It's been eight months since the plane touched down at Bagram. That C-17 ride was the most physically uncomfortable plane ride that I've ever had. The C-17 has palletized seats that roll into the aircraft and lock into the floor. They look like airline seats.
They are not.
What they are is fiendishly clever torture devices specifically designed to cause pain, numbness, and stiffness. I am convinced that this is so that there is no encouragement needed to get those on board the plane when it lands to absent themselves as quickly as possible. It also has the secondary effect of making your first steps in Afghanistan seem pleasant by comparison.
I remember how strange it all was in the beginning. I remember being amazed at the international village that was Bagram at first sight. I remember wondering if I was going to get lost trying to find my way back from the chow hall to the flight line where we awaited transportation to Camp Phoenix.
That seems like it was forever ago.
I remember the first ride through Kabul and the sensory overload of the turbulent river of humanity, animals, and machines that swirls around you as you pass through it like an alligator. Those first few times it was like an alligator on acid... senses overhelmed, overcautious, perceived dangers everywhere.
There were the speeches from unseasoned officers who spoke as if they actually knew what they were talking about. They warned of the same dangers, spoke of ineffective TTP's,* and prognosticated about what danger would actually look like as if they had seen it themselves.
They were just trying to do their jobs. Each of us, internally, was doing the same thing to ourselves. We saw the SECFOR guys from the Kabul FOB's driving in a super-aggressive manner, and we assumed they were professionals. We assumed that they knew what they were doing. We imitated them. This is how you stay alive.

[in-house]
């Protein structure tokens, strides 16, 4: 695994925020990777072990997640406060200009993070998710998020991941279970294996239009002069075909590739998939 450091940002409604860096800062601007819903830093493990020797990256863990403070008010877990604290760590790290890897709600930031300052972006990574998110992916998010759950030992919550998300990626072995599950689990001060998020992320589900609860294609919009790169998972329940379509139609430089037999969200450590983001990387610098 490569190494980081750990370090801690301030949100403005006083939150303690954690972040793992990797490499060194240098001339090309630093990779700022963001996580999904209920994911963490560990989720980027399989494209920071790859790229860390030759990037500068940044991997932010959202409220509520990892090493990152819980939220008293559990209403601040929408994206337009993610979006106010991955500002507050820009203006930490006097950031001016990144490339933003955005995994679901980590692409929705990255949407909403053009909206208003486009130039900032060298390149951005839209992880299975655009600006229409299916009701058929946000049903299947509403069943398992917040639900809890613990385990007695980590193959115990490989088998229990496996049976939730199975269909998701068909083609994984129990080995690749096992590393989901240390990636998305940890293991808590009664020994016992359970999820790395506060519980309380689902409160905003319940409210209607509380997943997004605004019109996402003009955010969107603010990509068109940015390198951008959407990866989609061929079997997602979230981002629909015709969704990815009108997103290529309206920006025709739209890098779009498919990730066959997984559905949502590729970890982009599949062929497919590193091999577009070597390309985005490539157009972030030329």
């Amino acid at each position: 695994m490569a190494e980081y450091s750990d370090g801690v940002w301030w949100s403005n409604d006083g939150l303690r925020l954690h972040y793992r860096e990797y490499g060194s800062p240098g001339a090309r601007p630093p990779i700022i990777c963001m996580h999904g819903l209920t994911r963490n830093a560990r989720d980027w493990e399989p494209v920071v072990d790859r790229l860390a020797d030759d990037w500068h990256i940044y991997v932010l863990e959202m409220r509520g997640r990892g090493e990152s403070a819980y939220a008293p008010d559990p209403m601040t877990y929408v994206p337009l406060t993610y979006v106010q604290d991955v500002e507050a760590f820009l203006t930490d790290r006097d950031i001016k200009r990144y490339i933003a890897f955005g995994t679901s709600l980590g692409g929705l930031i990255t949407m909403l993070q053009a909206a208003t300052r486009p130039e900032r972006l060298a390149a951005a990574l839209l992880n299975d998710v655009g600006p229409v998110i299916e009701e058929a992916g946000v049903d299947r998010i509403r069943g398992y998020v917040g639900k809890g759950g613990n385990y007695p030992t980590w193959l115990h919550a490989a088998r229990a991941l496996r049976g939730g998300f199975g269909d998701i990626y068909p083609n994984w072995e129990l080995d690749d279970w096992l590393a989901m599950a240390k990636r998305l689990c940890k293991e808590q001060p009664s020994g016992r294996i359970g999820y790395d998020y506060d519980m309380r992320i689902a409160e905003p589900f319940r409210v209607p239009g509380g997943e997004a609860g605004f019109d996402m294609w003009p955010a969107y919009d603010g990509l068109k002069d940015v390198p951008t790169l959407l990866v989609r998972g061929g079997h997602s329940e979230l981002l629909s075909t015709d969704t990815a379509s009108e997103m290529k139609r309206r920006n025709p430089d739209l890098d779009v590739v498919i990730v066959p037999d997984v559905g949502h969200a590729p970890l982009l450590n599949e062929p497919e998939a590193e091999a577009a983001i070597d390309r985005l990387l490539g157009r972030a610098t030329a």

No, this is how you piss off the local nationals. Those SECFOR guys, gate fobbits on wheels, had no idea what they were doing. They threw water bottles at local national drivers as if they were passing out candy. They pointed machine guns at the least provocation.
They didn't drive like they knew what they were doing, I now realize. They drove like they were scared. To us, at the time, they were veterans. Now, in retrospect, I realize that they were just tower guards on a day outing.
Not that there's anything wrong with tower guards. Thank God for them. Thank God I'm not one of them. The point is; they don't really spend a lot of time outside the wire, and when they do they have a distorted view of the danger level involved.
Since then I've learned that you have to be relatively aggressive, or the local nationals will cut you off. In Kabul, that is. You've just got to get out there and let them know that you know that you have the right of way. There is no reason to ram, rarely a reason to scream or throw water bottles and almost never a reason to point weapons at them.